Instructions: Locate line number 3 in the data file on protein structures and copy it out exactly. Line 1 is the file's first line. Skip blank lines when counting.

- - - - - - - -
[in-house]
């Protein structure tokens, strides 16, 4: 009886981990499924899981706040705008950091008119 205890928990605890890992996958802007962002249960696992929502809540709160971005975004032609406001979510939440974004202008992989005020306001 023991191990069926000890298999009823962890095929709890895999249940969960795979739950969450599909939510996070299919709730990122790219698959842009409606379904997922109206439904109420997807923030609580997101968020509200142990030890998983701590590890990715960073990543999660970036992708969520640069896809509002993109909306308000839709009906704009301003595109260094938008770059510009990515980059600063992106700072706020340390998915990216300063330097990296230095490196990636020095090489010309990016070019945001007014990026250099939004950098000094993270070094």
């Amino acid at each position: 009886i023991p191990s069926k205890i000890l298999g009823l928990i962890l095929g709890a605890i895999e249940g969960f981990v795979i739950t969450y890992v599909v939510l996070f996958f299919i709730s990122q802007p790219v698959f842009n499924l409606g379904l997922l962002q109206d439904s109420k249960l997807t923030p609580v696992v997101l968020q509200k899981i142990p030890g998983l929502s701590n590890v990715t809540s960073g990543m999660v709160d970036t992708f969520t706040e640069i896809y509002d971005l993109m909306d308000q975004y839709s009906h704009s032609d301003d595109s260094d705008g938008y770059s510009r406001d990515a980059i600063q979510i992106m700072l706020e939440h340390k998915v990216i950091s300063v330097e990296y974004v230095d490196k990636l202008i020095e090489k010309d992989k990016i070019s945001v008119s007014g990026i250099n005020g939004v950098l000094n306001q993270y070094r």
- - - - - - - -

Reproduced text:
């Amino acid at each position: 009886i023991p191990s069926k205890i000890l298999g009823l928990i962890l095929g709890a605890i895999e249940g969960f981990v795979i739950t969450y890992v599909v939510l996070f996958f299919i709730s990122q802007p790219v698959f842009n499924l409606g379904l997922l962002q109206d439904s109420k249960l997807t923030p609580v696992v997101l968020q509200k899981i142990p030890g998983l929502s701590n590890v990715t809540s960073g990543m999660v709160d970036t992708f969520t706040e640069i896809y509002d971005l993109m909306d308000q975004y839709s009906h704009s032609d301003d595109s260094d705008g938008y770059s510009r406001d990515a980059i600063q979510i992106m700072l706020e939440h340390k998915v990216i950091s300063v330097e990296y974004v230095d490196k990636l202008i020095e090489k010309d992989k990016i070019s945001v008119s007014g990026i250099n005020g939004v950098l000094n306001q993270y070094r």